Beauty and the Beast (1987)

Disney is currently in production for a live action version of its popular animated Beauty and the Beast which is scheduled for release in 2017, but 30 years earlier there was a totally radical reimagining of the classic fairy tale. On September 25th, 1987, CBS aired “Once Upon a Time in the City of New York,” the first episode of new TV show called Beauty and the Beast. The show was a dramatic departure from the traditional telling of the story; this Urban Fantasy took place in a gritty underworld of New York called “The World Below” filled with magic and horrors.

Beauty and the Beast 1987

Those not familiar with the show might recognize “Beauty” Catherine as Sarah Connors from the early Terminator movies, played by Linda Hamilton, but look closely into the eyes “Beast” Vincent and you might recognize Ron Perlman . . . also known for Hellboy, Alien Resurrection, City of Lost Children, and countless other science fiction films.

Catherine ScarsThe show begins with Catherine Chandler being abducted, beaten, slashed, and left to die in Central Park after being mistaken for somebody else. A mysterious figure rescues her and heals her wounds; the beast Vincent takes her to Father (played by Roy Dotrice), head of a hidden community of people dwelling in tunnels below the city of New York. Ten days later, Catherine returns to the surface with the promise of keeping Vincent’s secret and the challenge to go on after her terrible attack. After completing her recovery, her life begins a serious transition: she takes self-defence lessons, leaves her comfortable job at her father’s law firm and joins the Manhattan District Attorney‘s office as an Assistant District Attorney. Upon investigation Catherine tracks down her attackers, and once more comes under threat, but this time she is protected by Vincent, who mauls the men.

Vincent FangsThe series follows the developing relationship between the characters and the division between New York and the hidden world beneath it. In a twist from the original tale, however, this “beast” does not transform into society’s idea of beauty after gaining the love of Catherine. Rather, Vincent’s inner beauty is allowed to remain the focus of who he is, and it is Catherine’s life that transforms from her relationship to Vincent.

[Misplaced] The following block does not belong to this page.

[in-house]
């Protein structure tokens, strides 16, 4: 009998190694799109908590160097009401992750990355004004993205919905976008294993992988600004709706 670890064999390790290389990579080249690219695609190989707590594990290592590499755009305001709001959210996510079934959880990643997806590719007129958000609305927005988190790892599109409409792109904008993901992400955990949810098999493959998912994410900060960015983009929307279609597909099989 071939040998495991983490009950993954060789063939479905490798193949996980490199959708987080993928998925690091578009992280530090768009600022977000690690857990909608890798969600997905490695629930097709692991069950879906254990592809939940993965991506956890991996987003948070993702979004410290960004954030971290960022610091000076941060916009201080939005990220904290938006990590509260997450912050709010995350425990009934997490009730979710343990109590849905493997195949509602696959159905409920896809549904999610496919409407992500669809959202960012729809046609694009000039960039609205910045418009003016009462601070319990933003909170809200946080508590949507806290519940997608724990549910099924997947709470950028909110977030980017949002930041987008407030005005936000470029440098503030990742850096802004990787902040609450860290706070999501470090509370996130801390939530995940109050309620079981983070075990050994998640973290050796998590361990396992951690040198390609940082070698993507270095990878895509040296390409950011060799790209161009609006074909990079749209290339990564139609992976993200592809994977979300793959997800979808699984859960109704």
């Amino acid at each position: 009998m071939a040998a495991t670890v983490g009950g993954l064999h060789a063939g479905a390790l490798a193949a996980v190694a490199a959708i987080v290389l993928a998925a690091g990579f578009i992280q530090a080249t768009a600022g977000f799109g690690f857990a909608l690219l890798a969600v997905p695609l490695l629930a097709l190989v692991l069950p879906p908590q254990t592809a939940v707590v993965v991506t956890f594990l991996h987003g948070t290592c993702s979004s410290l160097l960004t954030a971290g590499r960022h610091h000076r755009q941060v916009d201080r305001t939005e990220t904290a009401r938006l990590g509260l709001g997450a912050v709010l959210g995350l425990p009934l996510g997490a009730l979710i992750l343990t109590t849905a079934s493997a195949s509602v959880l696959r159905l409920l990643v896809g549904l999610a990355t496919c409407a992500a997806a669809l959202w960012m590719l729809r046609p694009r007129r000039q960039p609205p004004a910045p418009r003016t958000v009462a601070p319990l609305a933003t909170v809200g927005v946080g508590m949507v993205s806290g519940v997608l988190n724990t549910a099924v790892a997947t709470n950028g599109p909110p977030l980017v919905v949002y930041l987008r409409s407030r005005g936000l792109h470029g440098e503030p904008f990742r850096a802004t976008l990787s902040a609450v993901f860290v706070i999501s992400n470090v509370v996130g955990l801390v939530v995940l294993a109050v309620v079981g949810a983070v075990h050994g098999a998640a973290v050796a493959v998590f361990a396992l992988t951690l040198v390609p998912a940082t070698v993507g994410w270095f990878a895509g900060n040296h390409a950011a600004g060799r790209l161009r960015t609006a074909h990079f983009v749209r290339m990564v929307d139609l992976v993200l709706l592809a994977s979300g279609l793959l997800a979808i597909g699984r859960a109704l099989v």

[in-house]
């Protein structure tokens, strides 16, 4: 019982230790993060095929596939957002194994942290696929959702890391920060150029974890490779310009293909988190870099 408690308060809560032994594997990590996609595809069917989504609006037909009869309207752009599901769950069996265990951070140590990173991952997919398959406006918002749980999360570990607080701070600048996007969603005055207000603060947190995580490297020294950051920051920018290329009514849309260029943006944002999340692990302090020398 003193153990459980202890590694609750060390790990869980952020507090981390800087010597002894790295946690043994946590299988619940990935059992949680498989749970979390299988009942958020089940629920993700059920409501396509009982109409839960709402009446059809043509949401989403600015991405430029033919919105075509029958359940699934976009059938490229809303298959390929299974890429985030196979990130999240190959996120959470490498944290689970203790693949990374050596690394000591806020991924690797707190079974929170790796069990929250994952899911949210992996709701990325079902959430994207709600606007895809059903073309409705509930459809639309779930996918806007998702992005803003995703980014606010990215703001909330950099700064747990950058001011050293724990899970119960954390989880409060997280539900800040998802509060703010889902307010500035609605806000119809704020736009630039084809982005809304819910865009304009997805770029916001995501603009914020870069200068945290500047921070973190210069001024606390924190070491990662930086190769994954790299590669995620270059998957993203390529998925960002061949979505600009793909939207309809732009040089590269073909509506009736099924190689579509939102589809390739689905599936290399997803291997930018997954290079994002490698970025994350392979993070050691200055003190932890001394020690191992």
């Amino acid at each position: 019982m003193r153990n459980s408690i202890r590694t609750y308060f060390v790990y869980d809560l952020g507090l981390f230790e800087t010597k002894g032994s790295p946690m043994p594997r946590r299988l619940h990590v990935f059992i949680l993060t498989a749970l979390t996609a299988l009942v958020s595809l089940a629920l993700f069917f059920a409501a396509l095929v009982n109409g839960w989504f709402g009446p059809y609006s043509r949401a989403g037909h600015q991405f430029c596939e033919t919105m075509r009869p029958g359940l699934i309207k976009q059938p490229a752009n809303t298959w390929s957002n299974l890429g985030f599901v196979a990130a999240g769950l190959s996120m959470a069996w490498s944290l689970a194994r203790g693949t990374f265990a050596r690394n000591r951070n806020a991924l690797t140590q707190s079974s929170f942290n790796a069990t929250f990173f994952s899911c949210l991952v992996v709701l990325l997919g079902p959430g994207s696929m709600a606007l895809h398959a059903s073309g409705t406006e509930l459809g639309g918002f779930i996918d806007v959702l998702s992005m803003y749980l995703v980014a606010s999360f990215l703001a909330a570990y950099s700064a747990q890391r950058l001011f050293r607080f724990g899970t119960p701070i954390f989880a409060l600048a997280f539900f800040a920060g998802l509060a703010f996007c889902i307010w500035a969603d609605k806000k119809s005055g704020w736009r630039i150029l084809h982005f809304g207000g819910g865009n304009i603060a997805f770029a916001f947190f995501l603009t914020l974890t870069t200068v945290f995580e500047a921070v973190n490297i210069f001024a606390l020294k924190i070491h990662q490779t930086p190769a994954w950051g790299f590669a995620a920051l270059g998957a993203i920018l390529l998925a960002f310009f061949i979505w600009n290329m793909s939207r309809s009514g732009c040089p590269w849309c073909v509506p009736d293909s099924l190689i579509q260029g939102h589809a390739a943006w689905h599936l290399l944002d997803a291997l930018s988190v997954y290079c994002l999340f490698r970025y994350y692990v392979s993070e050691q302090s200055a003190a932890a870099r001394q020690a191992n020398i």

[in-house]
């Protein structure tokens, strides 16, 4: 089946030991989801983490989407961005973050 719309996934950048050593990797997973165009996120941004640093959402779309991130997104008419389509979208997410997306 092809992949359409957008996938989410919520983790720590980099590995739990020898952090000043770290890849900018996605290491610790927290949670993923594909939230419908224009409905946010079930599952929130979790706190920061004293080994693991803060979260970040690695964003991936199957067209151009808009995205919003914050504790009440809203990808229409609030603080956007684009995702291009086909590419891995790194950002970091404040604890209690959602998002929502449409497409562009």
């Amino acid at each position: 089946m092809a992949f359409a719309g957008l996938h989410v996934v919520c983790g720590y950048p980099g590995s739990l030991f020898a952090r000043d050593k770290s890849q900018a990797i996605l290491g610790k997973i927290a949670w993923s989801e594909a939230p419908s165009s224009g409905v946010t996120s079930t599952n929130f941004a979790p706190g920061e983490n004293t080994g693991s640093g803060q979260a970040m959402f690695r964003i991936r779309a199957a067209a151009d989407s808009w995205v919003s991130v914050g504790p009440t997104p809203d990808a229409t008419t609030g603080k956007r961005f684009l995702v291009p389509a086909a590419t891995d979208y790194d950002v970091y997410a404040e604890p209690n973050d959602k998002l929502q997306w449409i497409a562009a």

During the course of the first season, the production team fashioned a blend of romance and crime drama which used both Catherine’s position as an ADA and her will to help Vincent and his world to place her in moments of physical danger which would bring the idealized romantic figure of Vincent to the surface world as her guardian angel; through an empathetic bond, Vincent senses Catherine’s emotions, and becomes her protector.

Vincent-and-Father 680

Vincent and Father

Subtle hints are given that Vincent might actually be the product of genetic experiments, and the implication is that Father was the scientist responsible for his creation. The second season explores and expands more of the underground community and the various characters and outcasts who reside there.

Diana BennettWhen the series returned for its abbreviated third season late in 1989, Linda Hamilton had announced her decision to leave the series as she was pregnant at the time. The character of Catherine was killed off and replaced by Diana Bennett, played by Jo Anderson, a criminal profiler investigating Catherine’s murder. The show became darker through Vincent’s grief for Catherine, and rating continued to decline without the love story that drew many to the show. August 4th, 1990 saw the final episode, “Legacies,” and a sudden abrupt ending with no real resolution. 

Beauty and the Beast 2012More recently in 2012, CBS attempted a reboot of the concept with Ron Koslow, the creator of the original, as executive producer, along with the earlier show’s producers, Paul Junger Witt and Tony Thomas. The reboot has been described as a “modern day romantic love story with a procedural twist.” In this version Vincent is played by New Zealand actor Jay Ryan and Catherine is played by Kristin Kreuk.

While the 2012 reboot is available on Netflix, the 1987 show is not so readily available, and only clips have made their way to YouTube . . . so to catch this 80’s classic (through legal means) the only option would appear to be DVD; the complete set is available from Amazon for $36.62 (as of this post).

The surface scenes of the show look very dated with the fashions of the time, but even the “timeless” fashions of the underworld dwellers have all the influence of the 1980’s New Romantics movement that incorporated poet shirts and other Renaissance Fair feeling garb. The show was very innovative in its portrayal of “hidden worlds” of fantasy and magic, tropes that have become more popular since then with franchises such as Harry Potter, but sadly despite a slim cult following the chronicles of Catherine and Vincent have faded into the annals of TV myth and legend . . . perhaps in 2017 they will be dusted off, re-marketed, and rediscovered in the excitement of the new Disney film.


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